Chemistry: higher silica content, the more viscous the lava. 

Viscous Magma (Andesitic)                               Low Viscosity Magma (Basaltic)
- low temperature                                              - high temperature 
- high number of dissolved gases                        - low number of dissolved gases
- higher silica content                                        - lower silica content

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Basic Shield Volcano

mostly covered by sea, layers of (mainly) lava + ash

lava: basaltic, from central vent - forming a cone
frequency: less violent, fairly frequent
explositivity: not very explosive

eg Mount Nyiagro, East African Rift Valley
Tectonics: East African, constructive
Date: January 2002
Hazards: poisonous gases, fast lava, earthquakes, could erupt whenever, volcanic activity under lakes

Soc: 120 000 homeless, 100 died, 400 000 evacuated, 12 500 homes destroyed, spread of disease, 14 villages destroyed
Eco: 12 500 homes destroyed, airport destroyed
Env: lava triggered earthquakes, poisonous gases released

Relief: UN sent 260 tonnes of food, TV appeals, $35 million recieved worldwide, measles vaccination

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Composite Volcano

Can have a secondary vent, alternate layers of ash + lava

lava: andesetic, more viscous, slower - narror base + steep sides 
frequency: low
explositivity: build up of pressure; explosive. (pyroclastic flows + ash columns) 

e.g. Sakarajima, Japan
Tectonics: destructive 
Date: 1950s onwards
Hazards: Volcanic bombs (3km from crater), pyrocrastic flows (2km long), 30km ash erupts yearly, can cause acid rain

Impacts... (positive)
Soc: homes for 7000 people
Eco: tourist attraction, bay is good for the economy
Env: volcanic soil is fertile, lava makes new land 

Protection: air crafts measure gas produced, tiltmeters detect when volcano is full of magma, bareholes measure water temperatures, hot springs are monitored, tunnels have seisometers installed, concrete lahar channels divert mud flow, evacuations routes/drills, concrete shelters 

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measured on the richter scale - the larger the magnitude, the less frequent (due to the pressure build up)

refer to notes for images of building structures and case studies

Earthquakes in LEDCs...
Soc: - high density population, tightly packed         Eco: - cost to rebuild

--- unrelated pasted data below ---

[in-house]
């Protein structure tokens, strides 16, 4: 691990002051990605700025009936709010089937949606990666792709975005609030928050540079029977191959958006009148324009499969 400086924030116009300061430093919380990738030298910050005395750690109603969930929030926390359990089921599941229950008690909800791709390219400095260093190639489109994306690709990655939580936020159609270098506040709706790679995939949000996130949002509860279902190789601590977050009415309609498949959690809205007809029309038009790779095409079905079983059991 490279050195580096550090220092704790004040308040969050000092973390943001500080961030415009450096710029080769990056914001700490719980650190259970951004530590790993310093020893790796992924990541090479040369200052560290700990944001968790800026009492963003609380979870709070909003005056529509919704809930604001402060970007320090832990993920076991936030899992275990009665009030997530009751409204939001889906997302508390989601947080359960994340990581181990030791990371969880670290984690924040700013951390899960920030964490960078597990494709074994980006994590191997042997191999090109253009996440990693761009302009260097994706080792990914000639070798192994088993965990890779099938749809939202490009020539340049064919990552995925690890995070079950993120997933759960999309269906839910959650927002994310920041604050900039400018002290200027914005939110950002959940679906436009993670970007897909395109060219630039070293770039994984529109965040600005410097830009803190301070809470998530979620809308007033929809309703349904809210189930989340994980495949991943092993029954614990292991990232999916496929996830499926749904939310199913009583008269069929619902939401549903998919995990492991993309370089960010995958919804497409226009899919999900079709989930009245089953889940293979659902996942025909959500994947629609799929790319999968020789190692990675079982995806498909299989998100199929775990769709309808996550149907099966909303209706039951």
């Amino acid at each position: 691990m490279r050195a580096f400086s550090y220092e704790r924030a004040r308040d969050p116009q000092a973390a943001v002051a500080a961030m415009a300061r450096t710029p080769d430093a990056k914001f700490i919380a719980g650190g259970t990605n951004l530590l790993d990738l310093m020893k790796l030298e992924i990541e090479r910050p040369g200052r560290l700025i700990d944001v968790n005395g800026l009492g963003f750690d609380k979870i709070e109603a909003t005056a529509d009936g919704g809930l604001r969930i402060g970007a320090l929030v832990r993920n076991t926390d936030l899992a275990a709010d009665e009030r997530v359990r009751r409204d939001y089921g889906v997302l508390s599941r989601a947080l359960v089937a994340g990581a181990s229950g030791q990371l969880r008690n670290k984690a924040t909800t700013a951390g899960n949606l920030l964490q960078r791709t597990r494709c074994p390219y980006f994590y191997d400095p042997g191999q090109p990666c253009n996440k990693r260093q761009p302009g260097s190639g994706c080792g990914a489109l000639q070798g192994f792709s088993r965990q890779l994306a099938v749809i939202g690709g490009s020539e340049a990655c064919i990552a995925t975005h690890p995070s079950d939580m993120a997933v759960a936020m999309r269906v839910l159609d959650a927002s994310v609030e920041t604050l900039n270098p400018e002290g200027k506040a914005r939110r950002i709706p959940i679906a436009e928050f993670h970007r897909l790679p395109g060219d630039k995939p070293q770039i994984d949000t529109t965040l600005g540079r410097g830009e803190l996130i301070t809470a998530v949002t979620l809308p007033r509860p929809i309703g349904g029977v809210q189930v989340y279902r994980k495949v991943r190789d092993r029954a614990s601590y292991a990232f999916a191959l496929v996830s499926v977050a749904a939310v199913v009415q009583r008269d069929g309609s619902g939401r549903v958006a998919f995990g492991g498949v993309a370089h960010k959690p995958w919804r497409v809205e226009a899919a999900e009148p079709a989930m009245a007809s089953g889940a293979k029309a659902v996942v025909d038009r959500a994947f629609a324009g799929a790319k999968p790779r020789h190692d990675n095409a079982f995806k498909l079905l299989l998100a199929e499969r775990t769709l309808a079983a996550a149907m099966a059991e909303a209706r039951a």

- uneducated                                                        - time to pay costs
        - rapid disease spread                                           - destroys buisnesses
        - lack of training                                                    - poorly built
                                                                                   - corrupt government, lack of resources 
Env:  - dangerous locations
         - lack of water sources
         - liquification 

Factors affecting impacts...
- magnitude                               - time of day
- depth of focus                          - level of preparation
- location of epicentre 

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In MEDCs: loss of life is low but economic cost is high
In LEDCs: loss of life is high but economic cost is low 

Hazard Resistant Buildings (LEDC)

- cross braced frame, resist lateral forces > bamboo is cheap and flexible
- concrete ties walls to foundation, firmly attached
- thatched roof > lightweight and cheap
- walls made of mud and straw absorb energy and wouldnt cause injury
- steel rod foundations extend into the ground > prevent collapsing, liquification and means the house moves with the rods 

(refer to notes for diagram) 

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Tsunamis are... fast moving waves (up to 90km/h) with wavelengths up to 200km, can reach heights of 30m.
Triggered by earthquakes at destructive plate boundaries; continuous, can travels 10s of kms before slowing down or stopping.

The formation...
1) tectonic: earthquakes displace large amounts of water in short time frames, generating energy
2) build: energy causes a train of oscillatory waves in ever widening circles at speeds of 500mph
3) travel: wavelengths grow, wave periods grow from 5mins to 1 hour
4) approach: they slow as the reach the shore due to friction between the collision and the rising sea bed; as wavelengths shorten, amplitude increases
5) impact: waves collide with shore, suceeding out the flow of water, then continue on their path of destruction.